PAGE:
Welcome to Wrexham season 2 Review 2023 Tv Show Series Cast Crew Online
Last year, Ryan Reynolds and Rob McElhenney’s soccer documentary series “Welcome to Wrexham” was a low-key surprise hit. Throughout its 18-episode-long first season, the FX show garnered critical acclaim and good ratings, and found its way to millions of viewers’ hearts. It’s easy to see why: it’s an earnest, real-life underdog story told with sincerity.
Naturally, it attracted loads of attention because the two baller Hollywood stars’ purchase of a fifth-tier Welsh soccer club was a peculiar decision, to say the least. The question of “What the hell are they doing?” must have crossed the minds of many (including mine) who were eager to see how all this would play out. The two actors may not have known much about low-tier English soccer at the start, but they knew how to craft a narrative and tell it engagingly for maximum effect. It worked.
Season 2 picks up where the previous season left off. After a sped-up recap that reminds us of the club’s failed attempt to achieve the goal of promotion last year, Wrexham A.F.C. starts a new season in the National League they are desperately trying to get out of. This time, however, the consequence of another potential failure would be more severe — if they can’t get promoted, the club becomes financially unsustainable. While facing that undesired outcome, Wrexham and its supporters now also have to fight against an additional obstacle the series’ rise to fame has brought them: they’ve become the famous team to beat.
The exposure and publicity the docuseries acquired with Season 1 wasn’t lost on the creators. Besides the hundreds of new fans who stormed the tiny Welsh city once the debut season wrapped, hoping to meet their heroes (and not just the American ones), the team also obtained many haters who want to see them lose both on and off the field. It’s a clever and self-aware move by Ryan Reynolds and Rob McElhenney to not only point this out early on but acknowledge and embrace the challenge of it. There will always be doubters, naysayers, and cynics, especially in the world of English soccer, and there’s no greater motivation than to prove them wrong by succeeding. With all that in mind, everyone on the team — and the committed fans, admirers, and helpers behind it — tries to bring their A-game to get the club where they want it to be.
But besides the competitive aspect that drives the show, soccer isn’t everything when it comes to “Welcome to Wrexham.” At its core, the series is all about revitalizing the community of a small town by uniting sports fans who come together to celebrate and support their beloved team. The most convincing and uplifting quality of the series has always been its authentic portrayal of human beings, who became non-fictional characters we grew fond of by getting to know them closely during the first season.
From players to coaches to fans, Reynolds and McElhenney continue to selflessly focus on the microcosm of this community, devoting time (besides documenting the club’s progress) to individuals associated with the team who not only deserve the spotlight but embrace it with grace. Such is the episode that concentrates on Paul Mullin’s autistic son, paralleled by a young and dedicated girl supporter also diagnosed with autism. Efforts like this could turn manipulative and didactic in the wrong hands, insincerely aiming for easily-earned tears and sympathy, but the creators convey these stories through such a delicate, humane lens that they genuinely come off as heart-warming and sweet instead. Highlighting and capturing their everyday moments clearly add to the core value of what “Welcome to Wrexham” strives to represent. Individuals make this town and its soccer team what it is, because the people of Wrexham will always come first.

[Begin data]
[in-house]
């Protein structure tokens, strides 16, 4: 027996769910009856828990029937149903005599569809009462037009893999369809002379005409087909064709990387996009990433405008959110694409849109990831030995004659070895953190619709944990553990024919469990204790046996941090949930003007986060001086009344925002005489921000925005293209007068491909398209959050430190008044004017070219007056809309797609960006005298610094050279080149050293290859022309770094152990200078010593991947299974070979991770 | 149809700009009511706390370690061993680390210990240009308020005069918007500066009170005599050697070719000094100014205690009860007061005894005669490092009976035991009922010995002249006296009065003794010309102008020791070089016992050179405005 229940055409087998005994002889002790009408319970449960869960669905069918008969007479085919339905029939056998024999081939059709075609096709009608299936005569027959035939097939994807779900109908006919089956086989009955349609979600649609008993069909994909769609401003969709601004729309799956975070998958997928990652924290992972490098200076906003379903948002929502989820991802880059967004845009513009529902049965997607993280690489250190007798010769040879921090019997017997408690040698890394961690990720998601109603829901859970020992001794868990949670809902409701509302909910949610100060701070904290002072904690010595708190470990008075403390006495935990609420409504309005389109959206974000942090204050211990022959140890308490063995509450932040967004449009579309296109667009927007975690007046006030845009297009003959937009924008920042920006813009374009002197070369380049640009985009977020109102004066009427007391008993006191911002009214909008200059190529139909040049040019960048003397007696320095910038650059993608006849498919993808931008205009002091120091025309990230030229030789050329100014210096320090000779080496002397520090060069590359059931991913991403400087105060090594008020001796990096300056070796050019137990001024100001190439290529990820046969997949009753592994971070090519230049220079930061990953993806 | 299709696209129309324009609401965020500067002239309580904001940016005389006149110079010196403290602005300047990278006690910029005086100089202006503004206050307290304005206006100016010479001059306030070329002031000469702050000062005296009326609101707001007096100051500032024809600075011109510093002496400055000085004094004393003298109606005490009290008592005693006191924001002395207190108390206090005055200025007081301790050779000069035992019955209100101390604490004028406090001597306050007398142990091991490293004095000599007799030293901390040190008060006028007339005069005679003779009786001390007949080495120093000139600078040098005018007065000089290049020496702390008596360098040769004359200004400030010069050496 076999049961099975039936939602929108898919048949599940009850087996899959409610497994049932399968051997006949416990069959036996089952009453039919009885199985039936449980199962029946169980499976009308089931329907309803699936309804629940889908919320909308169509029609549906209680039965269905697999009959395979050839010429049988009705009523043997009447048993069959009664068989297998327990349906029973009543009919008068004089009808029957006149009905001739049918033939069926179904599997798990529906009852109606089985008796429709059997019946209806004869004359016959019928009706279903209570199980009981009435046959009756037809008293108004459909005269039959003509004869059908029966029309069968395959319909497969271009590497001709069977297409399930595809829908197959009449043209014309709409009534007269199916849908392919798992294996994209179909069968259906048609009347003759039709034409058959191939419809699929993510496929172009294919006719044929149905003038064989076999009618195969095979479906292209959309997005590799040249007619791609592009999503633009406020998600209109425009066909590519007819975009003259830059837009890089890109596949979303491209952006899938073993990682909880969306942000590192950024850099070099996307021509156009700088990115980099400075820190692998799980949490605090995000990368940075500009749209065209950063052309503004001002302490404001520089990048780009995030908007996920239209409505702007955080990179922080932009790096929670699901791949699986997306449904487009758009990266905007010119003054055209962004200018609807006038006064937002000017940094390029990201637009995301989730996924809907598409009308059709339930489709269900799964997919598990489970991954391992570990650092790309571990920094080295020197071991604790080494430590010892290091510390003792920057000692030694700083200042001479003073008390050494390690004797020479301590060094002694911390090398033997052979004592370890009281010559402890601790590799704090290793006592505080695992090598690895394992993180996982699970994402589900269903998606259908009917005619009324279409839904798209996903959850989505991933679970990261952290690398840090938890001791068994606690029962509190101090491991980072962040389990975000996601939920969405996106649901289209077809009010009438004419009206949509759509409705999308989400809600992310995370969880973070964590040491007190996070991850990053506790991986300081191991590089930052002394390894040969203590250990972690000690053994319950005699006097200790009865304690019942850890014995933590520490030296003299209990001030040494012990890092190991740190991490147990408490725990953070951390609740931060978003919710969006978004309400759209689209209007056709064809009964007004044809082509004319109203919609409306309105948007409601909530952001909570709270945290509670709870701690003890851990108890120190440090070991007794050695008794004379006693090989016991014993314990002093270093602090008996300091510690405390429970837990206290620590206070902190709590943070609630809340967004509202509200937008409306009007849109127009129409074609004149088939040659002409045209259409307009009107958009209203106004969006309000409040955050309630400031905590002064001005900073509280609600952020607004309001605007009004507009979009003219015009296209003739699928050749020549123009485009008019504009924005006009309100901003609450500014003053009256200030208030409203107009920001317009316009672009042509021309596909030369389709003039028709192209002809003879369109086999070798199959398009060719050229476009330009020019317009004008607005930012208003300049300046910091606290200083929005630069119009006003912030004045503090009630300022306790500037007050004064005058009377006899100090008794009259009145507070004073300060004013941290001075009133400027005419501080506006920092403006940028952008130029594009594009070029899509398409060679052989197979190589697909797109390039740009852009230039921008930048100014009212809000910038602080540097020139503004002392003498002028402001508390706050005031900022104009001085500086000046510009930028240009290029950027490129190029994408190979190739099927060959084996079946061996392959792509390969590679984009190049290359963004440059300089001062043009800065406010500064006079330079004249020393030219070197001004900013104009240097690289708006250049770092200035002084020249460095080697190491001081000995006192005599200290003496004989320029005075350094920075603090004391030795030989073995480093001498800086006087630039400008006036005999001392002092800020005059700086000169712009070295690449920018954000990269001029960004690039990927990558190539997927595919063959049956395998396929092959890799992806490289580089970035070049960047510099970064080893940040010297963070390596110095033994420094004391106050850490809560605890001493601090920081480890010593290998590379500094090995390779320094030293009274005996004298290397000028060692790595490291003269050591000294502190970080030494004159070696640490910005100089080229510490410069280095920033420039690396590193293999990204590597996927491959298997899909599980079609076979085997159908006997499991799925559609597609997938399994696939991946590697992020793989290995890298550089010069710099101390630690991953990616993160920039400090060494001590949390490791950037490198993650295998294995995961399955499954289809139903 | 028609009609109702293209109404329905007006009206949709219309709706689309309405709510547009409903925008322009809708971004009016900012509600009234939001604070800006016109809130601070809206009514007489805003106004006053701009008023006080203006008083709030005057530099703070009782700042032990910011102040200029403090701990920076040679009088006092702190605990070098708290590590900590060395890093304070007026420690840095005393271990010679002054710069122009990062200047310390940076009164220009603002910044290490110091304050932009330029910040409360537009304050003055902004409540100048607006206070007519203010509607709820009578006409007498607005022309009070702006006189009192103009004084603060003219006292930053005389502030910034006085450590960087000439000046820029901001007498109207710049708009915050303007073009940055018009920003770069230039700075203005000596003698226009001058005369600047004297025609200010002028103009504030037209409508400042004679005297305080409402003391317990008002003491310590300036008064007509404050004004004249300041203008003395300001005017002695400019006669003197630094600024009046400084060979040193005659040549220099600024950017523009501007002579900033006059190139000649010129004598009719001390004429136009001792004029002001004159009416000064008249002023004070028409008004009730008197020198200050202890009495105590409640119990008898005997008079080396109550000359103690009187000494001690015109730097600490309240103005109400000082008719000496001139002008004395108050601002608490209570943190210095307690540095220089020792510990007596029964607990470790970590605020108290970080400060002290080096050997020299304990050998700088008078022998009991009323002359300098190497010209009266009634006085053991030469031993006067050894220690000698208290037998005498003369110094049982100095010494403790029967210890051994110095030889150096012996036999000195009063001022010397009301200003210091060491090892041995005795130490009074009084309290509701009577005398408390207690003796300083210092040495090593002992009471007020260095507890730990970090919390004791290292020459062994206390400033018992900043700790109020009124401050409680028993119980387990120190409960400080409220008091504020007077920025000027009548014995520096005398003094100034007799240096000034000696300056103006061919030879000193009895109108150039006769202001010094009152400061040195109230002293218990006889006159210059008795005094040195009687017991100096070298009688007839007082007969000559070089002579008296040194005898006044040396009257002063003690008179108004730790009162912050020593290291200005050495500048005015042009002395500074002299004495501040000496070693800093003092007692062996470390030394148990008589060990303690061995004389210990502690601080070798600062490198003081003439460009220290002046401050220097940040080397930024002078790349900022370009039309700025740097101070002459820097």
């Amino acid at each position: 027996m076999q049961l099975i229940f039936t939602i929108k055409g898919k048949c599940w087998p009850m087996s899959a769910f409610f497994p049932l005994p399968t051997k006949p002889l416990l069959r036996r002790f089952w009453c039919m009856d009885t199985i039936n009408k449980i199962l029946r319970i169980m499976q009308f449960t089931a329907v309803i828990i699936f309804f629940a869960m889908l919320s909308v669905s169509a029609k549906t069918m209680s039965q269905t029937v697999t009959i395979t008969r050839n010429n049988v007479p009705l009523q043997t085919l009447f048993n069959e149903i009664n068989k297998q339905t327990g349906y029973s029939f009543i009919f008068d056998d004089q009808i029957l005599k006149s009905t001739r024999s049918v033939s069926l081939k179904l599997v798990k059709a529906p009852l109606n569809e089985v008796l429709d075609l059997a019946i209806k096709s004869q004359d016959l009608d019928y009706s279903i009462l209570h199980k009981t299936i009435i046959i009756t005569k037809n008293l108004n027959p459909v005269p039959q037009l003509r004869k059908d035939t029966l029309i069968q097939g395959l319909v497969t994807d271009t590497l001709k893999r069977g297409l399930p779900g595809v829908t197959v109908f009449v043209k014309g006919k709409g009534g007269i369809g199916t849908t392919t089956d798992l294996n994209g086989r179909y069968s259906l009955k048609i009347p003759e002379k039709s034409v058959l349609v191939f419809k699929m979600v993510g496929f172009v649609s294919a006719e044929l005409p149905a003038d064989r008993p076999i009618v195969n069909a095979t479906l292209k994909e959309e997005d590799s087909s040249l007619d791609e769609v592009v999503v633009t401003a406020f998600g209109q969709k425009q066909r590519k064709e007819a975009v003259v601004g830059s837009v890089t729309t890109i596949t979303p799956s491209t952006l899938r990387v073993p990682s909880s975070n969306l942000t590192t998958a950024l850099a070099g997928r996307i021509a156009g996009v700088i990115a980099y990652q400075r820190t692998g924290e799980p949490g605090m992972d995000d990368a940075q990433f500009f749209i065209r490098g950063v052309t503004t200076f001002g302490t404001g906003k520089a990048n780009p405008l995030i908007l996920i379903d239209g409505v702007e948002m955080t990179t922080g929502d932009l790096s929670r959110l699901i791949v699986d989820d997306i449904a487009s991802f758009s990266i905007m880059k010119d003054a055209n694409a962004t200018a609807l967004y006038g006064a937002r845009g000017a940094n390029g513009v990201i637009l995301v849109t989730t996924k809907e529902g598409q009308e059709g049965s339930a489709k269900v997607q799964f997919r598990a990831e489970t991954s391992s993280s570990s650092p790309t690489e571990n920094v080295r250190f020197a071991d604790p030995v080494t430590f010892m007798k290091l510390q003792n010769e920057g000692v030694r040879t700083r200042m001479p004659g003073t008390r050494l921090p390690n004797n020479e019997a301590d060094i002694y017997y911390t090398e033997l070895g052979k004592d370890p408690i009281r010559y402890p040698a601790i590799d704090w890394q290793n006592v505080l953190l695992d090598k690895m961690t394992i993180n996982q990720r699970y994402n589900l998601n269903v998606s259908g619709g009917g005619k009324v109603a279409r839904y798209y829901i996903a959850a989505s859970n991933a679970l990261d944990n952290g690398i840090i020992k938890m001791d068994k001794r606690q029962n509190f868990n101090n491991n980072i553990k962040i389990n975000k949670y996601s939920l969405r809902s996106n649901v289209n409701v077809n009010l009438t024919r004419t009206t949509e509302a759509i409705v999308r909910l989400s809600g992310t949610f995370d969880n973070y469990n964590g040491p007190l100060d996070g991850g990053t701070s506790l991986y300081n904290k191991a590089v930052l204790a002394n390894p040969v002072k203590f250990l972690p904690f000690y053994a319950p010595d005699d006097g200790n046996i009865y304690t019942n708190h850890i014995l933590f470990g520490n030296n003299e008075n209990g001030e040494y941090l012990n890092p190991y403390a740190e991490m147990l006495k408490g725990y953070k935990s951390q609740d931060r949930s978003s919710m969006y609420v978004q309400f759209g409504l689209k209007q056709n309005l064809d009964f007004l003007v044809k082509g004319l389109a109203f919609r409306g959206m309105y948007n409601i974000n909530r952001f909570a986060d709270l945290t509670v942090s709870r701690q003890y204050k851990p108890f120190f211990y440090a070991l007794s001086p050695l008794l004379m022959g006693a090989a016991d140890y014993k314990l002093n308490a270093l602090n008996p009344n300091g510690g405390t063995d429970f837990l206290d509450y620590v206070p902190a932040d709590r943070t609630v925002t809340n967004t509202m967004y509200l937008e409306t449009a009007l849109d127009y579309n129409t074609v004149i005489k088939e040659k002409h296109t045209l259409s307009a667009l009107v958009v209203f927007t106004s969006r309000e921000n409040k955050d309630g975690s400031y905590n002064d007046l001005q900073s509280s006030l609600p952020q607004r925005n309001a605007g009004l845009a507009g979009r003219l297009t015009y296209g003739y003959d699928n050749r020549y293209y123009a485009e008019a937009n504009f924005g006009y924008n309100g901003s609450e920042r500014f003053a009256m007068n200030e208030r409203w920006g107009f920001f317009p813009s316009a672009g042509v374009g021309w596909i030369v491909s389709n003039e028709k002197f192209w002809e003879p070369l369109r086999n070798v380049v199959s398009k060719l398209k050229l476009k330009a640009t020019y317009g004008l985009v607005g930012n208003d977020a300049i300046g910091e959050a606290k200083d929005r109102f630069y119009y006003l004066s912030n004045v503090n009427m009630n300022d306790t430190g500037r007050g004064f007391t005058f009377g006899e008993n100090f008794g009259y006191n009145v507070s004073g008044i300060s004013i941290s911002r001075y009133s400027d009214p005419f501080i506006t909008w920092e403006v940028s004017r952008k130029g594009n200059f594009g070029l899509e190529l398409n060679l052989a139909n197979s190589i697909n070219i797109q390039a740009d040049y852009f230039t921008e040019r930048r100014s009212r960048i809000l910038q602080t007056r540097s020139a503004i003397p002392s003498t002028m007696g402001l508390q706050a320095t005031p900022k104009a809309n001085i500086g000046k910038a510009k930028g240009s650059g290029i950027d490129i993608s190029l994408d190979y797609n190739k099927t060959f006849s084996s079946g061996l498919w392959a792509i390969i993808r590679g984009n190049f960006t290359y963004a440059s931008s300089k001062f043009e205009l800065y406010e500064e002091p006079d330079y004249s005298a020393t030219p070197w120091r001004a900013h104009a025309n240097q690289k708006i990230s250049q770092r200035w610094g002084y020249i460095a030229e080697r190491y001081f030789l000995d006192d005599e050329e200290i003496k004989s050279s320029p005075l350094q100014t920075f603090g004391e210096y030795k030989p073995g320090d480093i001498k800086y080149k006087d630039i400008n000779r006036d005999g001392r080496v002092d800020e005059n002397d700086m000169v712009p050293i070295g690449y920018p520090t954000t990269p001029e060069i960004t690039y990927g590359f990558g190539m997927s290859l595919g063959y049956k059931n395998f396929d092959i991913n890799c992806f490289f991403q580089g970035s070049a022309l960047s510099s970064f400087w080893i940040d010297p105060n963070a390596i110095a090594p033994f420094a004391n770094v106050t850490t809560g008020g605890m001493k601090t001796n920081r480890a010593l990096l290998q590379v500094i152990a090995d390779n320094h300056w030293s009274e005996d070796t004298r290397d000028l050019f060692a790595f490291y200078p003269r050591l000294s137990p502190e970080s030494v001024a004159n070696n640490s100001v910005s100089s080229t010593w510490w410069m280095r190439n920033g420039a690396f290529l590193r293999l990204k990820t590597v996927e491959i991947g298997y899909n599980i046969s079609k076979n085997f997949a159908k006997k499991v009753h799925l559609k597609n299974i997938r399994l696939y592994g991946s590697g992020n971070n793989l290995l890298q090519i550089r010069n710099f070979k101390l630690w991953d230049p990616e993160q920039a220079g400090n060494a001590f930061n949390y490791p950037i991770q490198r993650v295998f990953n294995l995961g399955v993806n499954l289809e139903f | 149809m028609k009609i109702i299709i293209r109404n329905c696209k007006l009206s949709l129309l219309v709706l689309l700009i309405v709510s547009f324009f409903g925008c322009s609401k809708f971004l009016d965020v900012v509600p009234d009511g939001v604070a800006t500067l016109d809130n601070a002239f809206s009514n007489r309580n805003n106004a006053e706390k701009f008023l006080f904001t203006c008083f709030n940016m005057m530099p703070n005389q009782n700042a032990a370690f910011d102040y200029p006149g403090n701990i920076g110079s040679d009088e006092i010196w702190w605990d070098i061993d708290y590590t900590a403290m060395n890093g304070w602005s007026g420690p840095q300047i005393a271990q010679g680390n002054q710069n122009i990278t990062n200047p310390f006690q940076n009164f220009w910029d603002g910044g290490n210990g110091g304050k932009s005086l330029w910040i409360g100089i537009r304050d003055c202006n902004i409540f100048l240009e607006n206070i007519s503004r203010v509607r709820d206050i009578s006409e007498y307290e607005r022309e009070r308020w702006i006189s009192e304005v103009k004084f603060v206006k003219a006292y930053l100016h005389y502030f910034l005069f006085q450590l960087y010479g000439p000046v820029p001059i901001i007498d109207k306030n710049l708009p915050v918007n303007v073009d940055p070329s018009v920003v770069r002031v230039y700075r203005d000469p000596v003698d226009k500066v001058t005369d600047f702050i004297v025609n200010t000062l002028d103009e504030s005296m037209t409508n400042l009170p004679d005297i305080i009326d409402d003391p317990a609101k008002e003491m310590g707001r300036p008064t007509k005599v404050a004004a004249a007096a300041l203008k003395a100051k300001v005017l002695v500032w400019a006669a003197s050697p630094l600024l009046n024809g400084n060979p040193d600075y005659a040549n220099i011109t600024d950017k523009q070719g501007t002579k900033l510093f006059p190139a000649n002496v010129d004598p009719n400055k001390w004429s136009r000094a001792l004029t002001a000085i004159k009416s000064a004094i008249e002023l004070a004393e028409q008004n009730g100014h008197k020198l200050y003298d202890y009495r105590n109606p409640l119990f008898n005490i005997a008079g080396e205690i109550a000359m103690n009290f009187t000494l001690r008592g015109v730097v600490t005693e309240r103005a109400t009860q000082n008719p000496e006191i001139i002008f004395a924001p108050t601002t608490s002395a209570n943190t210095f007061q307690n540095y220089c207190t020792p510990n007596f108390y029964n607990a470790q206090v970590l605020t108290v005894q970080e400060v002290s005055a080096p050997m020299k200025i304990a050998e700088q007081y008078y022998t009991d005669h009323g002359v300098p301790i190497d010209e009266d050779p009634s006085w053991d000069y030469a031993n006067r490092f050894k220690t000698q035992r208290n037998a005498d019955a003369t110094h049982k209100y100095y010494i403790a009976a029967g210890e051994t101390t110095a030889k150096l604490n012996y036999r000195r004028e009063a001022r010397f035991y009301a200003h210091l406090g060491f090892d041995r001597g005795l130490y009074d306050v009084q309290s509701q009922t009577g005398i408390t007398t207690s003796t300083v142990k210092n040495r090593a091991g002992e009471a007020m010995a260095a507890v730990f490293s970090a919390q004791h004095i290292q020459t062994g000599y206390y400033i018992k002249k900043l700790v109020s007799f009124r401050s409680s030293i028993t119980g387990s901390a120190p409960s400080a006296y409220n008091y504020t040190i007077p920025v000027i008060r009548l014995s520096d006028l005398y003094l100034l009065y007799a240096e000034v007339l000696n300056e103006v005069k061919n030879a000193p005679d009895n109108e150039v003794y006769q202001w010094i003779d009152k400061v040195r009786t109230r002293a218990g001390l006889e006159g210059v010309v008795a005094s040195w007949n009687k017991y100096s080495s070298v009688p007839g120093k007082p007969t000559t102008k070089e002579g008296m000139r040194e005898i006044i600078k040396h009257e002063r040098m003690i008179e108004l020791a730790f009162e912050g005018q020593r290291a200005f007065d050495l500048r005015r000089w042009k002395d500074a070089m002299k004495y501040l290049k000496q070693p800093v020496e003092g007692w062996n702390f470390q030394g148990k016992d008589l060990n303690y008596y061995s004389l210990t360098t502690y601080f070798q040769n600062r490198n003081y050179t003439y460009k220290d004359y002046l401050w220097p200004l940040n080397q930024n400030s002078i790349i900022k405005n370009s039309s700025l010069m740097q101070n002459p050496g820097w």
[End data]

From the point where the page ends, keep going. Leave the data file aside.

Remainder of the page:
But let’s not forget about one of the main appeals that has quickly become the trademark feat of the show right from the beginning: its delightful humor. For the most part, Rob McElhenney and Ryan Reynolds keep things light when the camera is on them, making witty remarks and teasing each other relentlessly, utilizing their comedic skills and sense of humor to great effect. Whether it’s the King of England coming for a friendly visit and a handshake (an occasion the actors prepared for by hiring an etiquette coach), witnessing Phil Parkinson’s “enthusiastic” strategic and motivational speeches, or dealing with the painfully sluggish U.K. government, McElhenney and Reynolds don’t waste any potential to crack a joke. It’s a careful balancing act to make things fun yet also let frustrating, challenging, and intimate moments play out as they should without undercutting them with improper comedy. And the two nail this like absolute pros.
Overall, Season 2 continues to deliver the quality and energy we fell in love with the first time around. Based on the four episodes provided for review, “Welcome to Wrexham” brings more of the same while simultaneously reflecting on the positive and negative effects of its own success, keeping the narrative fresh and original. Of course, for anyone who follows the career of Wrexham A.F.C. in real-time, the outcome of the season won’t be a big surprise (and given the worldwide publicity of the club’s success, that’s a lot of people). Yet the fun lies in witnessing their journey to get there. Plus, now that AppleTV+’s beloved “Ted Lasso” — which greatly resembled the underdog narrative and vibe of the docuseries — has come to an end, “Welcome to Wrexham” might even fill a hole for many who want more. And let’s be honest, there’s a much smaller chance for any potential controversy here because this show is the real deal.